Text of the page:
Back in February, things looked bleak for the roughly 50 kids in Diploma Plus, an alternative high school operating within Charlestown High. Diploma Plus is like a reverse magnet school: All its students have failed at least one year at a Boston high school. Their last-shot program was on the Boston School Committee’s list of budget cuts.
Then Sung-Joon “Sunny” Pai, the program’s director, made an impassioned speech at a School Committee meeting. He reminded them that Diploma Plus takes kids whose schools have given up on them and helps them earn diplomas (60, so far). Emphasis on the “earn.” “Our students get frustrated when their English teacher makes them revise a paper seven times,” Pai said, his voice choked with emotion.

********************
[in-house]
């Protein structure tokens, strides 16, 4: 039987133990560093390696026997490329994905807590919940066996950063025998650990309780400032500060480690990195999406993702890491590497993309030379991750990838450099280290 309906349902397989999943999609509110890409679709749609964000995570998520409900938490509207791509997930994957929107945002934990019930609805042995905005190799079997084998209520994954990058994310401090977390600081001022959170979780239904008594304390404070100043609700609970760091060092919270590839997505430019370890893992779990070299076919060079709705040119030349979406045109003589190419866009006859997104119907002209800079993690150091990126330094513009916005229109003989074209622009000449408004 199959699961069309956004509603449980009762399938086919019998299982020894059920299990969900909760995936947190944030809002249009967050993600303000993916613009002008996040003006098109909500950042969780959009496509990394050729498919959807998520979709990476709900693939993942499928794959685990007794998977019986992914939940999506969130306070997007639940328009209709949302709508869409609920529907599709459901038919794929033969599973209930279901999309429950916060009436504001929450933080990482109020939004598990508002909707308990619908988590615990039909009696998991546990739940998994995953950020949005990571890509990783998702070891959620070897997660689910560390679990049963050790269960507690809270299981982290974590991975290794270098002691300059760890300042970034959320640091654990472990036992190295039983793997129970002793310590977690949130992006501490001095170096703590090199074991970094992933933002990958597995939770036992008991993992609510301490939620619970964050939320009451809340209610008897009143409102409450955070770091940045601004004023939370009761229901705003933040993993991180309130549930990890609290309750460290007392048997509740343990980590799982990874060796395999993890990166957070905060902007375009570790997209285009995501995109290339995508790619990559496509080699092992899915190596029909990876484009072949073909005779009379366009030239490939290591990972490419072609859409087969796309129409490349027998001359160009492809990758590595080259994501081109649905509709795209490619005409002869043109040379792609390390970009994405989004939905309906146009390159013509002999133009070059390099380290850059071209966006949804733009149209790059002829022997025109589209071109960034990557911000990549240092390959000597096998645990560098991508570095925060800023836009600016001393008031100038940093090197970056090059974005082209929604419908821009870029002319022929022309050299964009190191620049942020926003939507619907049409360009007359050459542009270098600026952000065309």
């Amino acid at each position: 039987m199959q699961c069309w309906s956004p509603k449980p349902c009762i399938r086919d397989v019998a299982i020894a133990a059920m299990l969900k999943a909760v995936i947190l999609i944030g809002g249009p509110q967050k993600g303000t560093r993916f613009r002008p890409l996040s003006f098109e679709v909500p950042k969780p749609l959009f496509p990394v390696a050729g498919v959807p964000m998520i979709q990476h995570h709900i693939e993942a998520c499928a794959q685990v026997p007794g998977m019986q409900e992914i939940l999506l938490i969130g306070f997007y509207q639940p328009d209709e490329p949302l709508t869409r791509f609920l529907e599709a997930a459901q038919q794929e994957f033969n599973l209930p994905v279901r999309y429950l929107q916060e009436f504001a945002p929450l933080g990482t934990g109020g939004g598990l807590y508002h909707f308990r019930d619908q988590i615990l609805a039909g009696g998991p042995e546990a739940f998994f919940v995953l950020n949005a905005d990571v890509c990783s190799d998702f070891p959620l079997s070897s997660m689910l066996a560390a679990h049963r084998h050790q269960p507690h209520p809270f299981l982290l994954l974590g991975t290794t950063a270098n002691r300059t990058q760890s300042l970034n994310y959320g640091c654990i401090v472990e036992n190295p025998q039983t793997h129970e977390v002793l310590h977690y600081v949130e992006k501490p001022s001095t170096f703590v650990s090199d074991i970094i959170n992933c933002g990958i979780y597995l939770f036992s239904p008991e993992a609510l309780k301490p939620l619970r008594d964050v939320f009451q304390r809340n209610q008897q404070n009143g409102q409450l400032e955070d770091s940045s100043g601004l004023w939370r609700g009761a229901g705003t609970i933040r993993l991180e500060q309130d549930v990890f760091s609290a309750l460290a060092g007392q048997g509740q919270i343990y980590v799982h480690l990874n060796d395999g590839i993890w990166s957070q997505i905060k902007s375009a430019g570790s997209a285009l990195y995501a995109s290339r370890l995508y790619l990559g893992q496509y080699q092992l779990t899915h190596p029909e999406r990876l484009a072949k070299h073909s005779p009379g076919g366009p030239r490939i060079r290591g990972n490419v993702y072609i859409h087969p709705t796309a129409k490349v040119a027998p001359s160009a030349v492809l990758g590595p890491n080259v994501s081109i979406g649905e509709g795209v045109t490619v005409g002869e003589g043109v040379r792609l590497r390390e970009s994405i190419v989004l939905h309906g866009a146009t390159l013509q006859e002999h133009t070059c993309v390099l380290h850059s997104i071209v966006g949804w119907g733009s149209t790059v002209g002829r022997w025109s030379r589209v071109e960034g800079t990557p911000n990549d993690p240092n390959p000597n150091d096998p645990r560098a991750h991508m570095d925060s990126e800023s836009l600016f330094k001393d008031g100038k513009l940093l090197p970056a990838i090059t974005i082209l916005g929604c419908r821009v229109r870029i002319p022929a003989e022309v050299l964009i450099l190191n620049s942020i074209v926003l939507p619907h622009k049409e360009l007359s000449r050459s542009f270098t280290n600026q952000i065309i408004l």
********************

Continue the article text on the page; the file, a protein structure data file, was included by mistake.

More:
Pai’s testimony, along with that of teachers, parents, and students from the program, worked: Diploma Plus had some funding restored; additional support came from Liberty Mutual, a longtime partner of Charlestown High.
Despite public praise, including a $100,000 award to use for the program from the Nellie Mae Education Foundation, 41-year-old Pai prefers to focus on his work. “The attention’s a little embarrassing,” says Pai, who also heads two Charlestown High programs for students learning English. “There’s so many other people doing amazing work.”